WASHINGTON – The U.S. Department of Agriculture’s (USDA) Animal and Plant Health Inspection Service (APHIS) said Wednesday that it had amended its rules to establish a voluntary trichinae certification program for U.S. pork.

The agency said that Trichinella is in the United States and that APHIS’s program is meant to enhance the ability of producers to export pork and pork products overseas. The European Union and other foreign markets require Trichinella testing for all imports of fresh pork and fresh pork products.

Trichinella is a parasitic species of worm found in many warm-blooded carnivores and omnivores, including swine. Transmission from one host to another only occurs by the ingestion of infected muscle tissue.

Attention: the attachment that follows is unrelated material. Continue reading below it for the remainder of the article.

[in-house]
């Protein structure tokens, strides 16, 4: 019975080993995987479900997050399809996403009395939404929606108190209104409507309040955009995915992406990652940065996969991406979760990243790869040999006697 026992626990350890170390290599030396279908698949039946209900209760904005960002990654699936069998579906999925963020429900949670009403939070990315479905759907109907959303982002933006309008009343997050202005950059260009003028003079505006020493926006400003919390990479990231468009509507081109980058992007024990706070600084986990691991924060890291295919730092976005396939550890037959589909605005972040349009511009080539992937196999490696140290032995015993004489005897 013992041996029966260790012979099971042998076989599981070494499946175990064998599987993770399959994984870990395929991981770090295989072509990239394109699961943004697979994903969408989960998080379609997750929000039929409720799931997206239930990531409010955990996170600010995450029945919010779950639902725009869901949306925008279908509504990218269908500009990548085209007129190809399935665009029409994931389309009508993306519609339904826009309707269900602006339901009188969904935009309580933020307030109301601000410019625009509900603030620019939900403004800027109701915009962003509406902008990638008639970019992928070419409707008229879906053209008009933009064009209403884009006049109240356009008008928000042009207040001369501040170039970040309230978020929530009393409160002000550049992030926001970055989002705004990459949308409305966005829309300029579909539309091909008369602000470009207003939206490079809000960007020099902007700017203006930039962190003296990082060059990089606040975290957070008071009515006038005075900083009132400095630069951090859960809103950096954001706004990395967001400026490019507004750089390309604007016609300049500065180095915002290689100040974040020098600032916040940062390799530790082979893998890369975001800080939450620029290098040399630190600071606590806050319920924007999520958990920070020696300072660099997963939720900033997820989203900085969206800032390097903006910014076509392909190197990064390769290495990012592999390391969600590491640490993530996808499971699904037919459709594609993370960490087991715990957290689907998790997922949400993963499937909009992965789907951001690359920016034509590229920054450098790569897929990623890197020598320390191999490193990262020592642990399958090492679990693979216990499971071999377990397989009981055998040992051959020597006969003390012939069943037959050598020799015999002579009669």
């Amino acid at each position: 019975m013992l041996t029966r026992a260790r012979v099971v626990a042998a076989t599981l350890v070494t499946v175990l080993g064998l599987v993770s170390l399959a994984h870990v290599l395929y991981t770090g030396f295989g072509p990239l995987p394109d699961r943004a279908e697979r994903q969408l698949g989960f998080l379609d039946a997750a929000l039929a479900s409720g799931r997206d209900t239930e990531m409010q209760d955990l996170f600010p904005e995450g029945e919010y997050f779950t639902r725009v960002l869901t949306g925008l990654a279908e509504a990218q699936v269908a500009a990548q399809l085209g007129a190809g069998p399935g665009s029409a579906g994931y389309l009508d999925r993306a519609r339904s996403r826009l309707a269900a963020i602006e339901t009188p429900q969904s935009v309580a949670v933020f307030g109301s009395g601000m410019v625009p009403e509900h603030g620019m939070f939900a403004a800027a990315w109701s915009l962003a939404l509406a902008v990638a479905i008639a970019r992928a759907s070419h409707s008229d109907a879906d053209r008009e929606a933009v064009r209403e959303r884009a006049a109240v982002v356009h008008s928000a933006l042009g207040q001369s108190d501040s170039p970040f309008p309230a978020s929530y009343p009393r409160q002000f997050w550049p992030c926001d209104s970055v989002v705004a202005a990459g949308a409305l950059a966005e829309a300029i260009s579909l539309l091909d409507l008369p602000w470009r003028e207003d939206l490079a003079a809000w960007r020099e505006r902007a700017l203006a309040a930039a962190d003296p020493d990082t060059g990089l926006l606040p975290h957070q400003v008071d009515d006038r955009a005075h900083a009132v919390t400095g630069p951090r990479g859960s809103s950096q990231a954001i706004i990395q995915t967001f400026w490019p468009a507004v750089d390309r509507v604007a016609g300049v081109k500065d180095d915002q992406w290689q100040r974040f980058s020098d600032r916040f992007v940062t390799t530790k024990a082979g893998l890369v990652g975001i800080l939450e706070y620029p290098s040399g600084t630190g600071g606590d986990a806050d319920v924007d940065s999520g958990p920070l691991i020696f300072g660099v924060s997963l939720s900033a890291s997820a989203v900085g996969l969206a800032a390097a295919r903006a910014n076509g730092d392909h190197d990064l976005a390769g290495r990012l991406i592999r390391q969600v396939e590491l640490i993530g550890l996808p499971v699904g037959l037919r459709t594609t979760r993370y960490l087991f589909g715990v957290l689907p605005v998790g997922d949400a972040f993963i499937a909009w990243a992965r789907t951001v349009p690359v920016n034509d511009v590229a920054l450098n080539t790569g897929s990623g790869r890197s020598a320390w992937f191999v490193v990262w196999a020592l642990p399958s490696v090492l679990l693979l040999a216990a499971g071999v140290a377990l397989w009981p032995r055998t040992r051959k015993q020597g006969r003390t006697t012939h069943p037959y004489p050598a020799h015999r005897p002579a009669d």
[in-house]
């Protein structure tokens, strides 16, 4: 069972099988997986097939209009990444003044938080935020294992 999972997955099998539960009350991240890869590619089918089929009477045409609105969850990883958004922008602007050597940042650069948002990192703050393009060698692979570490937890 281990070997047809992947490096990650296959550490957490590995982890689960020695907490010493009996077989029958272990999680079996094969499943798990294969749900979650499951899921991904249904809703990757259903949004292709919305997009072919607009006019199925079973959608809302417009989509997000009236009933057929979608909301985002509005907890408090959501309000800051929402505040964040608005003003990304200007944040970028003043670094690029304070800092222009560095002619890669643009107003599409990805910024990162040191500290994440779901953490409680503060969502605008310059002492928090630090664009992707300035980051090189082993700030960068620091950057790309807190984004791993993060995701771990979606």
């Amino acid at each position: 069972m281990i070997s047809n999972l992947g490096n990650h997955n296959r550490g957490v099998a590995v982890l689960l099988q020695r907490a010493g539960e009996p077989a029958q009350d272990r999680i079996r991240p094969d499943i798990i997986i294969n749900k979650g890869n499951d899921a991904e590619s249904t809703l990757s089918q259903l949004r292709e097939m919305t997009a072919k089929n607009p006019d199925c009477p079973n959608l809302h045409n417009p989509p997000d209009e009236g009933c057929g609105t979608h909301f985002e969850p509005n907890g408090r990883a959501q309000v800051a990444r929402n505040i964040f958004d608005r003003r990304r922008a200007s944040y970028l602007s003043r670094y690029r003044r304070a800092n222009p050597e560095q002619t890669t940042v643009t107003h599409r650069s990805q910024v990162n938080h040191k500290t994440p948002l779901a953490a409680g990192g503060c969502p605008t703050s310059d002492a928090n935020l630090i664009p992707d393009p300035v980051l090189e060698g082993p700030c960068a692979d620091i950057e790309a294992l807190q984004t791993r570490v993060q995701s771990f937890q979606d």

Reports said that under the new program, APHIS will certify pork production sites that follow good production practices that reduce, eliminate or avoid the risk of exposure of swine to Trichinella parasites. Good production practices include feed integrity as well as facility construction and condition.

Notice of this final rule is scheduled for publication in the Oct. 10 Federal Register and becomes effective Nov. 10.


Source: U.S. Department of Agriculture